This article originally appeared on www.catie.ca. CATIE is Canada’s source for HIV and hepatitis C information.
More and more, Canada’s health care professionals and frontline service providers are facing the increasing challenge of the hepatitis C epidemic. It is estimated that more than 242,000 people are living with HCV in Canada, and many of them don’t know they have the virus.
With few dedicated HCV services in place, many HIV and harm reduction frontline services are making efforts to respond to the need to integrate hepatitis C work with HIV work. One welcome development is that improved medications and resources that address transmission, testing, treatment and living with the virus are becoming available to assist in addressing this challenge.
Communicating the importance of testing and treatment is of critical importance. HCV is sometimes called the ‘silent killer’ because the virus may take 10 to 20 years to do damage to the liver without showing any symptoms. It’s estimated that one in five people living with HCV don’t know they have it.
Early screening and detection is an important factor for successful treatment and recovery. It’s a message that needs to be repeated throughout the year – and most certainly on World Hepatitis Day, July 28.
Here are six key messages to bring home to clients:
Know how hepatitis C is passed from one person to another.
There are often many questions about transmission risks. The most important fact about transmission is that HCV is spread through blood-to-blood contact.
Everything new, every time.
The highest transmission rates for HCV in Canada occur through shared or reused needles or other shared injection drug-use equipment such as cookers and filters, and through sharing equipment used for smoking crack cocaine such as glass stems. Connecting with a local needle syringe program can give service users access to new equipment for free. Hepatitis C can also be passed if equipment is shared or reused for piercing or tattooing.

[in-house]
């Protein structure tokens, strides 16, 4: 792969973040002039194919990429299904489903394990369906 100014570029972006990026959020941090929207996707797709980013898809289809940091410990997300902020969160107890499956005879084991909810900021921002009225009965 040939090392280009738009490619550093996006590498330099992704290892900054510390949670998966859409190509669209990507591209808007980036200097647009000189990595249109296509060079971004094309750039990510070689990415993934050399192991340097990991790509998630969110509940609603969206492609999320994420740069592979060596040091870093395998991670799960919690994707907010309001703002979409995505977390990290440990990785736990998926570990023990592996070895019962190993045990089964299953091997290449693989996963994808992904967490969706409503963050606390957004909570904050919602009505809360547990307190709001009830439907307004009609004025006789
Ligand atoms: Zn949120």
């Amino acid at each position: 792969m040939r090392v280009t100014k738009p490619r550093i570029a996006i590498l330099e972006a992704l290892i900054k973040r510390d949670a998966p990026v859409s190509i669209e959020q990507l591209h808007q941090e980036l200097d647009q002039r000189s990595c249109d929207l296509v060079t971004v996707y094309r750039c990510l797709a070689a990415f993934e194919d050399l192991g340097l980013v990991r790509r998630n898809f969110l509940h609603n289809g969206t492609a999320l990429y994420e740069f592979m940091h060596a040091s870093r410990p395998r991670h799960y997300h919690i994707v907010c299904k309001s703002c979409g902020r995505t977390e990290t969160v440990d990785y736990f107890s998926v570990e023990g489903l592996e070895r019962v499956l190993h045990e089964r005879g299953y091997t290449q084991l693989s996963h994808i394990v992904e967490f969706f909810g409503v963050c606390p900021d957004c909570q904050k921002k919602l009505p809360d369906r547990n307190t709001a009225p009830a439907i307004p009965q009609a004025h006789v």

Know the ABCs.
There are actually many different kinds of hepatitis and the most common in Canada are A, B and C. A vaccine is readily available here for A and B, however there is no vaccine to protect against hepatitis C.
The only way to know if a person has HCV is to get tested. It takes two tests to know if there is active virus in the body that can be passed on to others. Sometimes people may need support in health care settings to get the tests they need.
People age 50-65 are especially encouraged to get tested, as they may have been exposed to blood products or undergone medical procedures before appropriate precautions were taken around HCV. Since 1992, blood products and organs have been screened for hepatitis in Canada.
Know the treatment options.
Hepatitis C treatment is getting better all the time with more effective medications and shorter treatment times. People considering treatment will have to consider a number of factors including their liver health, supports around treatment side effects and the high cost of treatment.
Promote liver health.
There are lots of ways to help the liver stay healthy including drinking lots of water, eating as well as possible and getting enough rest. Fatty foods, alcohol, street drugs and cigarettes can be hard on the liver. Cutting back on any of these things will help the liver stay healthy.
Free resources available for Canadian frontline service providers: Contact the CATIE Ordering Centre at www.catie.ca and visit their special World Hepatitis Day web page. Resources include new Hepatitis C Key Messages in bright formats (posters, wallet cards and harm-reduction stickers) and booklets for those who inject drugs (What Works and Treat Me Right). There are also multilingual resources.